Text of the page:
New Products Highlight Advances in Robotics, Drone Technology
Our hunt for innovation this month leads us to the world of robotics, to a drone that’s perfect for an air selfie, and to a self-riding motorcycle.
LG’s New Robot Pants
Exoskeletons are of interest to us at Protolabs because we recently worked with Parker Hannifin on its Indego product, a robotic exoskeleton designed to help individuals with lower limb paralysis walk again. Plus, two years ago, we partnered with the University of Houston on its exoskeleton research, providing custom-machined aluminum-joint housings for a powered exoskeleton. So we were intrigued to read about LG’s new robot pants.
The CLIOi SuitBot is a wearable exoskeleton meant for the lower half of your body to take away some of the strain from standing and walking for long periods. It’s geared for folks like factory workers who do a lot of lifting and moving around, which can wear out your joints. LG developed the machine in collaboration with SG Robotics, a startup that’s been studying how wearable robots can improve quality of life.
Robot Museum Guide
Speaking of all things robotics, the Smithsonian American Art Museum in Washington, D.C. is using a robot museum guide that turns art into sound for the visually impaired. The museum has programmed one of its robotic tour guides, Pepper, into a multimedia installation that transforms paintings into ambient synthesizer music.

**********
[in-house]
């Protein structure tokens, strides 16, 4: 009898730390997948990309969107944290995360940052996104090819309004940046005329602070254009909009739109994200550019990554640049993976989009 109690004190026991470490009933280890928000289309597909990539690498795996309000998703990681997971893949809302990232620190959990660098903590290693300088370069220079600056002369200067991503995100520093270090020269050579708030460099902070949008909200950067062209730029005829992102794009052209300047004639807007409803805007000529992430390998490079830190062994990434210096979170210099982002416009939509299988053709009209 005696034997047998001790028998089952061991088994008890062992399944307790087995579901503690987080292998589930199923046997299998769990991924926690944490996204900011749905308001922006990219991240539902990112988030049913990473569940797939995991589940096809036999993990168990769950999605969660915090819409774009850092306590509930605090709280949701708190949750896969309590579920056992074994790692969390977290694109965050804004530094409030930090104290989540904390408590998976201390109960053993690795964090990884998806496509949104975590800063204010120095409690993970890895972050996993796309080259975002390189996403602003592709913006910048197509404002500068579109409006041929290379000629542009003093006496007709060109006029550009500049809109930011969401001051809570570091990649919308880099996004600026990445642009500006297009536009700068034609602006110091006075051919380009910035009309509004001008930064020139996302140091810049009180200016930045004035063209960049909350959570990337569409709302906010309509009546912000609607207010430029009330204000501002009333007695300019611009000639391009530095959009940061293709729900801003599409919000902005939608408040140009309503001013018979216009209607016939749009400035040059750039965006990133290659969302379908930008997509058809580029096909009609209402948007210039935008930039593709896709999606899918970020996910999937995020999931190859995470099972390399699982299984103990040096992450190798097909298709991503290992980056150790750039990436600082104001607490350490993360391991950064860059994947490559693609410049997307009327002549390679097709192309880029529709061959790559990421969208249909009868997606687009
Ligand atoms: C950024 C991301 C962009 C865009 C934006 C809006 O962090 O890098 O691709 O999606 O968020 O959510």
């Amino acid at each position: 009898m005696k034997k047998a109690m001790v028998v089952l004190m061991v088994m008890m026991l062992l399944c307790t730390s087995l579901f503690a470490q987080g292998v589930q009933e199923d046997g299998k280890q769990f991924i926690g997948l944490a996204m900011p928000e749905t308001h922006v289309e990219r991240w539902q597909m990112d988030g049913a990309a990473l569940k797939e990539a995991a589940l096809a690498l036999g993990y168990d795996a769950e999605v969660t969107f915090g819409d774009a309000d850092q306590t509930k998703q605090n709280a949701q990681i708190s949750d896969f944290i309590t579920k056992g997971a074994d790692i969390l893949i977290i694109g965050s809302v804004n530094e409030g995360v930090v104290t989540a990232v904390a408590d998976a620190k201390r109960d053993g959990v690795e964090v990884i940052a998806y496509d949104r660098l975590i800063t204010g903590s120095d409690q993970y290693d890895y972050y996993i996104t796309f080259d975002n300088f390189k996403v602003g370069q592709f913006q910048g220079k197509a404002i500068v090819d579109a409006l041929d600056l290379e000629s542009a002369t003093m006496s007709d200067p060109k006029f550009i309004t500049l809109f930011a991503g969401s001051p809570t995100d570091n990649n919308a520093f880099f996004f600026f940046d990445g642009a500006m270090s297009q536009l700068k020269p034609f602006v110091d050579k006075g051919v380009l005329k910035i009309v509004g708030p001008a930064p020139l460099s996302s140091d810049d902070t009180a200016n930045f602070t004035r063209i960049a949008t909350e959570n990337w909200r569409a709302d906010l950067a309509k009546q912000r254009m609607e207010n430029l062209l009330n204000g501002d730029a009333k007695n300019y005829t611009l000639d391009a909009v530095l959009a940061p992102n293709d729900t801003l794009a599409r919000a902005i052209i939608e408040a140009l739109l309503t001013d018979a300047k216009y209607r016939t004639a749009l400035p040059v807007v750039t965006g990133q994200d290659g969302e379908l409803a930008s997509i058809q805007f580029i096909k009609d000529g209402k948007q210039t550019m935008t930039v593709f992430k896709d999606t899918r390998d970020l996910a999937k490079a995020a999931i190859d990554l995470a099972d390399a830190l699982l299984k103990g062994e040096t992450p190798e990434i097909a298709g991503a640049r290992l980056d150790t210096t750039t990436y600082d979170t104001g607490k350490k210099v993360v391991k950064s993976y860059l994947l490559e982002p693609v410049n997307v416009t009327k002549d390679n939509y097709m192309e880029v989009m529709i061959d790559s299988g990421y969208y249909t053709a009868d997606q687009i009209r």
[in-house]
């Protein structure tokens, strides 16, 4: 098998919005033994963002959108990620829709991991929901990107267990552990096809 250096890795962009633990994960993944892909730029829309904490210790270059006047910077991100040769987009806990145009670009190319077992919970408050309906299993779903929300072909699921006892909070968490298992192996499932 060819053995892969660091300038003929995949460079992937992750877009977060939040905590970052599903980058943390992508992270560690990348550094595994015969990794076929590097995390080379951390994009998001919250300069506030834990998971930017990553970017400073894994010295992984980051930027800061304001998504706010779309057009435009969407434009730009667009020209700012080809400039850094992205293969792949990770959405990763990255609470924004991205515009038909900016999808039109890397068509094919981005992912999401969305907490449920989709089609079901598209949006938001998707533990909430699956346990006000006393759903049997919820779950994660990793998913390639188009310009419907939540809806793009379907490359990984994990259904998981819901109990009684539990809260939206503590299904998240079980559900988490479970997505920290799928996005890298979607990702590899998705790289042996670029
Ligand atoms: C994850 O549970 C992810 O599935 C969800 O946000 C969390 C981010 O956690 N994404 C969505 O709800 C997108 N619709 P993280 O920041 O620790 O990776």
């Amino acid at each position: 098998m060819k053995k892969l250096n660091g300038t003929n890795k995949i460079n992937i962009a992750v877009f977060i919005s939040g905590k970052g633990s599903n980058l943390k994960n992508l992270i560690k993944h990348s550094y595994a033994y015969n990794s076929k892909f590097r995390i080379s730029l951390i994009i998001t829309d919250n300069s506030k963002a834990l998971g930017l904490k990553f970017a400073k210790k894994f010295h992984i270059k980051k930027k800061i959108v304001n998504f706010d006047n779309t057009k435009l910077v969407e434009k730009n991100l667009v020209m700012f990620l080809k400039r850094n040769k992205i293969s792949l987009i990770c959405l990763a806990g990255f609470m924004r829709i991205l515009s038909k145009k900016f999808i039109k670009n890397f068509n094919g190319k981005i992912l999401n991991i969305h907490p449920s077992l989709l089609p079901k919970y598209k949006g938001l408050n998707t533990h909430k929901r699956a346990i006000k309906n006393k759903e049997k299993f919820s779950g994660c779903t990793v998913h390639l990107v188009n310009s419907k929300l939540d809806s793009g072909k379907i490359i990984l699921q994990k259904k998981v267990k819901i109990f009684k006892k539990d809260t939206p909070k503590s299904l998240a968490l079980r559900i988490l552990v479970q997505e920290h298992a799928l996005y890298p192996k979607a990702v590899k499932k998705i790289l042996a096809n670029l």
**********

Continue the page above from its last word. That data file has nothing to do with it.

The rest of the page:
AirSelfie Drone Takes Off
Given we’ve also worked on drones, we’re also always interested in advances in the drone market, like the recent launch of AirSelfie2, an aluminum drone that clips to your phone case, so it’s always with you should you encounter those perfect conditions for taking a selfie from the sky—and who doesn’t want an aerial selfie? You control the drone via a phone app, and you can fly it up to 60 feet away and snap 12-megapixel stills. As the company states on its website, “AirSelfie is a revolutionary pocket-size flying camera that connects to your smartphone to let you take boundless HD photos of you, your friends, and your life from the sky.” It sells for about $299.
A Self-Riding Motorcycle? What?
Researchers at BMW have devised a self-riding motorcycle that can start from a stop, negotiate curves and corners, and come back to a stop, all without a human operator. Cool, sure, but why? The fun of having a motorcycle is actually riding and driving it, right?
Well, as Road & Track reports, it’s all in the name of science and safer riding. The ConnectedRide self-driving motorcycle is meant as a testing vehicle for advanced motorcycle safety equipment, helping researchers and engineers integrate safety systems and make them operational with a human rider.